Harris was trying to figure out his next move when a buddy in Los Angeles told him about a production assistant gig at PBS. Harris got the job and slept on the friend's filthy couch until he could save up enough money for his own place and to take some writing classes.
That turned into a PA job on a CBS sitcom and Harris kept acquiring skills. He kept an eye out for writing opportunities and got one for a Fox series featuring wild police videos.
"You actually write the voiceover copy that narrates these real-life police chases and I was like, 'Are you kidding me? I love this. This is great. I get to write and actually hear my words spoken on television.'"
That led to writing for a variety of caught-on-tape clip shows and then supervising writers. Next thing he knew, Harris was a co-executive producer and executive producer.
In 2016, Harris launched the Nickelodeon kids' series "Crashletes," which featured sports bloopers and blunders, and convinced then-New England Patriots tight-end Rob Gronkowski to host it.
Two years later, Harris took over "Ridiculousness" with a mandate to increase the number of episodes per year from 40 or 60 to 168. "Ridiculousness" showcases viral videos from the internet that longtime host Rob Dyrdek and his co-hosts critique.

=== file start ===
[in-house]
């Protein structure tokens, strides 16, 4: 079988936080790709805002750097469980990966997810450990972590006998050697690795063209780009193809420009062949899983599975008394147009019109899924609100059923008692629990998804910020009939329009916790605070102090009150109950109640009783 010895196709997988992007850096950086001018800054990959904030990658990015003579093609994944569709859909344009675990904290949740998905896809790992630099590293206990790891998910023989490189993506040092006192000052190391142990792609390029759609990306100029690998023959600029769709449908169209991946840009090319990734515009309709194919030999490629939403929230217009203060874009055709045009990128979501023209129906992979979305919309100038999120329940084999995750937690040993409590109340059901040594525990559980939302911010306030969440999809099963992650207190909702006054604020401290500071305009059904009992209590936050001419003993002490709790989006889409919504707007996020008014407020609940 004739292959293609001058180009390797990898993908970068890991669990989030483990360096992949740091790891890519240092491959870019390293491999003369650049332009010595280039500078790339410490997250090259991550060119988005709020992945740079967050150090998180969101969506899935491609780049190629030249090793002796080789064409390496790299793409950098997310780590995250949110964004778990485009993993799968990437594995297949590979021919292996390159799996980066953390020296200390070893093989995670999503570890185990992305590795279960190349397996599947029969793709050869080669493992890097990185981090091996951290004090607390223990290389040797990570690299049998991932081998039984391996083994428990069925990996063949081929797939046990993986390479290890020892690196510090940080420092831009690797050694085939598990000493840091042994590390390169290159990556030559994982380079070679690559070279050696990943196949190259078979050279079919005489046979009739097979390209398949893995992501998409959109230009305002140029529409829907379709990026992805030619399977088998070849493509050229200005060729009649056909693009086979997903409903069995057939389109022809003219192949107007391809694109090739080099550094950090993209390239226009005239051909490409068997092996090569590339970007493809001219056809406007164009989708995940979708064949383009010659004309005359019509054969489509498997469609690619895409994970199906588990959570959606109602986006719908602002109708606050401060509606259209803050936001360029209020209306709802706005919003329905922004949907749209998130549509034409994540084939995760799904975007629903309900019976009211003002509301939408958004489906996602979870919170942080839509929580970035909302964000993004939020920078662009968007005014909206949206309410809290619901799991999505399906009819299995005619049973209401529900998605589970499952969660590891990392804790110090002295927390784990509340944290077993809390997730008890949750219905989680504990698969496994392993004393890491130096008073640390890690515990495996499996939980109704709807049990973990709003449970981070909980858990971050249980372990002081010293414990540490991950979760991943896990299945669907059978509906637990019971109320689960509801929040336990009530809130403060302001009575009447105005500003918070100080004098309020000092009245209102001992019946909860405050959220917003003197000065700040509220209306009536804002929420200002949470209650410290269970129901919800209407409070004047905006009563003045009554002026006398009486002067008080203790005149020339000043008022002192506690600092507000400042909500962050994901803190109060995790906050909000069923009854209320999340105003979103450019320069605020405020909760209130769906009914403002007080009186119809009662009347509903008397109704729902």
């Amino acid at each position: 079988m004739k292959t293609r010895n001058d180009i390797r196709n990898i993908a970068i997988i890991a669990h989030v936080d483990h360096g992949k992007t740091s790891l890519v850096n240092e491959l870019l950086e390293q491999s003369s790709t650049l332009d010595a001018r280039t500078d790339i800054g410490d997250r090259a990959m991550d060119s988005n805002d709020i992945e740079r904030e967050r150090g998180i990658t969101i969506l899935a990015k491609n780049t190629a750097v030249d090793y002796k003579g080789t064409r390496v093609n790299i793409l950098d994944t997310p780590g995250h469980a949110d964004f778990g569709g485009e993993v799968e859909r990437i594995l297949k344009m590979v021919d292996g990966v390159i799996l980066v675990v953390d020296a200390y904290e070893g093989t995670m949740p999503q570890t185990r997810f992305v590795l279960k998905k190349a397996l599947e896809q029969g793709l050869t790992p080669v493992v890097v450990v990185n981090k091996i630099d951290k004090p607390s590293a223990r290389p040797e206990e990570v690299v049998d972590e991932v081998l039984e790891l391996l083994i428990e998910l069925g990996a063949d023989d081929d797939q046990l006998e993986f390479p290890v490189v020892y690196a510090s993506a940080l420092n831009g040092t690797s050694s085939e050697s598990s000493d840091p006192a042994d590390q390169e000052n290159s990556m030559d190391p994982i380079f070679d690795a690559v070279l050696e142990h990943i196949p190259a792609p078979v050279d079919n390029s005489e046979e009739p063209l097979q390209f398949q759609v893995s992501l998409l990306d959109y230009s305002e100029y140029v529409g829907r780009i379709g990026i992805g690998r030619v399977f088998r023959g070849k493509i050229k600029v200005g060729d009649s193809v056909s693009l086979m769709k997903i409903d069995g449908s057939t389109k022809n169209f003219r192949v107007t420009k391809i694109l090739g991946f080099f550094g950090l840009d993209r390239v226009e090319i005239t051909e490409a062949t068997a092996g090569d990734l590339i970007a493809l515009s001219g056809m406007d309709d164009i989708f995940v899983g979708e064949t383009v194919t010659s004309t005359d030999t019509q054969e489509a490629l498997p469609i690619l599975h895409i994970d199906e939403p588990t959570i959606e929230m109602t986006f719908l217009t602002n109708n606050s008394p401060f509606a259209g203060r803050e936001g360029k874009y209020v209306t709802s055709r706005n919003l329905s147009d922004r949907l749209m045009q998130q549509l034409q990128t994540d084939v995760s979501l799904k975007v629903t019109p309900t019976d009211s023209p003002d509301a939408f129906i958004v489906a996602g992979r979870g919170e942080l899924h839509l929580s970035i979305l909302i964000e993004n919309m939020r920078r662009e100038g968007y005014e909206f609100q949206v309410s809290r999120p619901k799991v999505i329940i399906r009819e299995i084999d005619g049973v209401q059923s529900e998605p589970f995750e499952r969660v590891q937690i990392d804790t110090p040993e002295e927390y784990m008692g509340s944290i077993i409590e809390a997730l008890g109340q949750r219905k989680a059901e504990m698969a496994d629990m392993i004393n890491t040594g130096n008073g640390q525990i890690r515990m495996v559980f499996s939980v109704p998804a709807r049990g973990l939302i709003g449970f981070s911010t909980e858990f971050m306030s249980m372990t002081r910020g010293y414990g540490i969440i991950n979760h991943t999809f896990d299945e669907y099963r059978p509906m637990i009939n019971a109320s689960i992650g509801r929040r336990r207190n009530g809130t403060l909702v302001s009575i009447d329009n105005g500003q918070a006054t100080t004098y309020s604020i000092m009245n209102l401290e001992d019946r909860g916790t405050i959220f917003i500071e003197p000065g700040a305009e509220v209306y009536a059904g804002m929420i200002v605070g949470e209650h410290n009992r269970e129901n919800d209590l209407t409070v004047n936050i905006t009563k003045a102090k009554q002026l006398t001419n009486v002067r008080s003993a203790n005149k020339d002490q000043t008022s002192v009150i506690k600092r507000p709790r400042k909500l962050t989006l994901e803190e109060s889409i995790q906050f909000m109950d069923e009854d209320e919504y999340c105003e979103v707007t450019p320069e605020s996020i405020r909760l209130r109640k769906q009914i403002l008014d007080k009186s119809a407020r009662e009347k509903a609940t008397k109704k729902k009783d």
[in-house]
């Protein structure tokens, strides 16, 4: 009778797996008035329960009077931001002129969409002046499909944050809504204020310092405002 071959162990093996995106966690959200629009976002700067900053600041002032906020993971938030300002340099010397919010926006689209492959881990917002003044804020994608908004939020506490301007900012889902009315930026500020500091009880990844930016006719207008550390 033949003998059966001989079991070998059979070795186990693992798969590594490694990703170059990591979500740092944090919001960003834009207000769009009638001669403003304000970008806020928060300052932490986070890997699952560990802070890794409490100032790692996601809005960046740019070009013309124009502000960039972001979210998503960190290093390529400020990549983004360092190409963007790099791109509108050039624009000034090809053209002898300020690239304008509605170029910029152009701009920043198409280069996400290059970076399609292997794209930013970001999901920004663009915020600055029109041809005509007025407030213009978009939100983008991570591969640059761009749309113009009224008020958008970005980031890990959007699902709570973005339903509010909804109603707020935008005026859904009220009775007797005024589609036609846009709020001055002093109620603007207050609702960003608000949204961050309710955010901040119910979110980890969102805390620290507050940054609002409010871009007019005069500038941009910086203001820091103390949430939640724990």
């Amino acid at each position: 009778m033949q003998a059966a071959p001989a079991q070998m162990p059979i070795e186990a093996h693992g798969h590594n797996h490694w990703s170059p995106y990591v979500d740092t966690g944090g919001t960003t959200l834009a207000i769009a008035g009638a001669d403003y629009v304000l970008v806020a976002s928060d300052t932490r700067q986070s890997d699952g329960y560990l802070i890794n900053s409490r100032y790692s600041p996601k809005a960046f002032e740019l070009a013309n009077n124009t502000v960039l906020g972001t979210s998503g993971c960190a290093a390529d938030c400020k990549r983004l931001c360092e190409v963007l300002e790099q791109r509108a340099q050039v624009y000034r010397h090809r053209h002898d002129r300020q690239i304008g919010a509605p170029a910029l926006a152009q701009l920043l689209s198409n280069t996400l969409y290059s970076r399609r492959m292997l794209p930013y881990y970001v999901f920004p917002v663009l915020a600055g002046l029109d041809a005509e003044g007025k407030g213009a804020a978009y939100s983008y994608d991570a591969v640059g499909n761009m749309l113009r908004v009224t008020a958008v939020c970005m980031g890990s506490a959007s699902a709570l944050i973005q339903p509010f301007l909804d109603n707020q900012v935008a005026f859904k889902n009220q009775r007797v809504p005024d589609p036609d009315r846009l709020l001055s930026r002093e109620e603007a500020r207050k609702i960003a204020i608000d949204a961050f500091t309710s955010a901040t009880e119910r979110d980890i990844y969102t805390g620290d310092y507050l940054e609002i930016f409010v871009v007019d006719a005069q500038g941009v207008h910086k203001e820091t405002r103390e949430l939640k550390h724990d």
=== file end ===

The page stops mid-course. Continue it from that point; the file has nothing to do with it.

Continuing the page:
Harris now produces more than 250 episodes per year and is about to celebrate the series' 1,000th episode. MTV frequently airs "Ridiculousness" marathons and has created several spinoffs.
"Viral videos have always just entertained me from the very early days, when we first started seeing them on this new thing called YouTube," Harris said.
‘THE STARLING’ TAKES FLIGHT
The first screenplay Harris wrote was a western, "Moon of Popping Trees," about an early-20th-century bounty hunter hired to track down a Sioux Indian who reportedly took a white woman captive. Along the way he revisits sins of his past, including participating in the December 1890 Wounded Knee massacre of Native Americans by U.S. Army soldiers.